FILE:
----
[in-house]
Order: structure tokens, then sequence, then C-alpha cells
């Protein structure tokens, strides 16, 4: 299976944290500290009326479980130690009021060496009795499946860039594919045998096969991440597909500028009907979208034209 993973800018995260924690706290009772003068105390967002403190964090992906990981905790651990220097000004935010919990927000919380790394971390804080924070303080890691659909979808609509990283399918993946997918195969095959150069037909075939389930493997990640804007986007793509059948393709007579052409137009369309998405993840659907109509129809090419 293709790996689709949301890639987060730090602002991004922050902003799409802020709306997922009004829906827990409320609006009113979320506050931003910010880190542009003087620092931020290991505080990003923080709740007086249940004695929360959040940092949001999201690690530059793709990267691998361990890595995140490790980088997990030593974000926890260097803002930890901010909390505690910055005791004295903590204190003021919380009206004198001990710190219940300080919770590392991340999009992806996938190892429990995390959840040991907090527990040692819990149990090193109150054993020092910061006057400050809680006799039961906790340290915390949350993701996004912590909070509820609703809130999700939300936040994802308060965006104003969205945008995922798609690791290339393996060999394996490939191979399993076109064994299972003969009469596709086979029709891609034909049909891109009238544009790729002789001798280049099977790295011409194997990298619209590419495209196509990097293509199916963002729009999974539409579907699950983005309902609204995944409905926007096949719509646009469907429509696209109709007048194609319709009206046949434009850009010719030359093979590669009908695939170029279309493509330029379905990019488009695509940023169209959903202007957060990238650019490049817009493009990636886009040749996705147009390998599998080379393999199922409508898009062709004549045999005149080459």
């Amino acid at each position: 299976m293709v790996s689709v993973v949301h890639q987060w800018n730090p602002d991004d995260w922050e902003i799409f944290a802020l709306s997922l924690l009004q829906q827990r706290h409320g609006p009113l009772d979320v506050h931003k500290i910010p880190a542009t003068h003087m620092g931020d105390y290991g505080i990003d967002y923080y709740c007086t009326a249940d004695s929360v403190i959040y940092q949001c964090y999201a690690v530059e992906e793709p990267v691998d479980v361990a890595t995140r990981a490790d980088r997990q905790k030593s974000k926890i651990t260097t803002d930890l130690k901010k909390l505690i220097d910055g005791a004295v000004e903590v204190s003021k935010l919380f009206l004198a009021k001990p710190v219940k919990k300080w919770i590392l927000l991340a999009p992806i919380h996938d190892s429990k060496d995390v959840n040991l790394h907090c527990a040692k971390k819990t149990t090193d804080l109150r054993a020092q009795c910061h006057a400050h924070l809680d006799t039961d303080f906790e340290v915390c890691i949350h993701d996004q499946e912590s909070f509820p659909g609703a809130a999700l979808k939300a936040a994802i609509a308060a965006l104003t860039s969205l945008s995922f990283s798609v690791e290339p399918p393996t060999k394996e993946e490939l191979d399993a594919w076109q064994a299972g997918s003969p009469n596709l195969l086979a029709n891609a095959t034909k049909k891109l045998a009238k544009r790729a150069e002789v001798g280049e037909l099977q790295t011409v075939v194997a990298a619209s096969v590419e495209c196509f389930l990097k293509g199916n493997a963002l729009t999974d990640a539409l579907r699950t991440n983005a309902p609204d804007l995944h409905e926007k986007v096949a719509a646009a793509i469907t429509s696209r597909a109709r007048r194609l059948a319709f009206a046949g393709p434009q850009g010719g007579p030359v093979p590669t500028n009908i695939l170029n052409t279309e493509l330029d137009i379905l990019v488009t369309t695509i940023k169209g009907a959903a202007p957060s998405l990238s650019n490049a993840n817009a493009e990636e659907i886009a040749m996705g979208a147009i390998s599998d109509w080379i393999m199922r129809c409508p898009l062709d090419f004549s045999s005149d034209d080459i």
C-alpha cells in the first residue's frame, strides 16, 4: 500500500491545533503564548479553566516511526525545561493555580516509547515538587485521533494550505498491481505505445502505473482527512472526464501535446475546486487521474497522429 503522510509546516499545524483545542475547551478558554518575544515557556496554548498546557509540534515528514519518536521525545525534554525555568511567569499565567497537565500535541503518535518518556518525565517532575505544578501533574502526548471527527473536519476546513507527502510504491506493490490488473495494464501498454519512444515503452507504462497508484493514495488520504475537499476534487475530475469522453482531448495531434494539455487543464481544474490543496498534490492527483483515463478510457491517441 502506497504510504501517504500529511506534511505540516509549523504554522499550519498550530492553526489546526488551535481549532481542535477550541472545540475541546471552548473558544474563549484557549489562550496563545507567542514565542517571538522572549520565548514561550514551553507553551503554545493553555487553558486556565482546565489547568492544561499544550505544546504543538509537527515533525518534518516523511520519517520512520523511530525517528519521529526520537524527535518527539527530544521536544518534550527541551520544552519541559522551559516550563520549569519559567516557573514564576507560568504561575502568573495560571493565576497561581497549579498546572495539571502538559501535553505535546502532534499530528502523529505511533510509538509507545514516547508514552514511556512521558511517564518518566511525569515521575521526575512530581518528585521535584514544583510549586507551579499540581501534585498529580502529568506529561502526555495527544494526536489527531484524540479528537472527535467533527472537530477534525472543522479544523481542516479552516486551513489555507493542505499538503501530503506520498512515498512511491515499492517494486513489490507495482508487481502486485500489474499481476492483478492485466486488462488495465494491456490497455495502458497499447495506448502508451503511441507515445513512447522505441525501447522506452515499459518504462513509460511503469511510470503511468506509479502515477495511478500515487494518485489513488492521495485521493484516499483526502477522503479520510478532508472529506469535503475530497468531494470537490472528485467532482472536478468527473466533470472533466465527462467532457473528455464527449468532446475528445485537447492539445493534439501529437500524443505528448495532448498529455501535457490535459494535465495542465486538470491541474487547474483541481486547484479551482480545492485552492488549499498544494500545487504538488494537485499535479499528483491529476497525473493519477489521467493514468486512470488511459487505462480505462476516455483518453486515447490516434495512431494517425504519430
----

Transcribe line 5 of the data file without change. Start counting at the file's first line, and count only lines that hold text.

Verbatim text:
C-alpha cells in the first residue's frame, strides 16, 4: 500500500491545533503564548479553566516511526525545561493555580516509547515538587485521533494550505498491481505505445502505473482527512472526464501535446475546486487521474497522429 503522510509546516499545524483545542475547551478558554518575544515557556496554548498546557509540534515528514519518536521525545525534554525555568511567569499565567497537565500535541503518535518518556518525565517532575505544578501533574502526548471527527473536519476546513507527502510504491506493490490488473495494464501498454519512444515503452507504462497508484493514495488520504475537499476534487475530475469522453482531448495531434494539455487543464481544474490543496498534490492527483483515463478510457491517441 502506497504510504501517504500529511506534511505540516509549523504554522499550519498550530492553526489546526488551535481549532481542535477550541472545540475541546471552548473558544474563549484557549489562550496563545507567542514565542517571538522572549520565548514561550514551553507553551503554545493553555487553558486556565482546565489547568492544561499544550505544546504543538509537527515533525518534518516523511520519517520512520523511530525517528519521529526520537524527535518527539527530544521536544518534550527541551520544552519541559522551559516550563520549569519559567516557573514564576507560568504561575502568573495560571493565576497561581497549579498546572495539571502538559501535553505535546502532534499530528502523529505511533510509538509507545514516547508514552514511556512521558511517564518518566511525569515521575521526575512530581518528585521535584514544583510549586507551579499540581501534585498529580502529568506529561502526555495527544494526536489527531484524540479528537472527535467533527472537530477534525472543522479544523481542516479552516486551513489555507493542505499538503501530503506520498512515498512511491515499492517494486513489490507495482508487481502486485500489474499481476492483478492485466486488462488495465494491456490497455495502458497499447495506448502508451503511441507515445513512447522505441525501447522506452515499459518504462513509460511503469511510470503511468506509479502515477495511478500515487494518485489513488492521495485521493484516499483526502477522503479520510478532508472529506469535503475530497468531494470537490472528485467532482472536478468527473466533470472533466465527462467532457473528455464527449468532446475528445485537447492539445493534439501529437500524443505528448495532448498529455501535457490535459494535465495542465486538470491541474487547474483541481486547484479551482480545492485552492488549499498544494500545487504538488494537485499535479499528483491529476497525473493519477489521467493514468486512470488511459487505462480505462476516455483518453486515447490516434495512431494517425504519430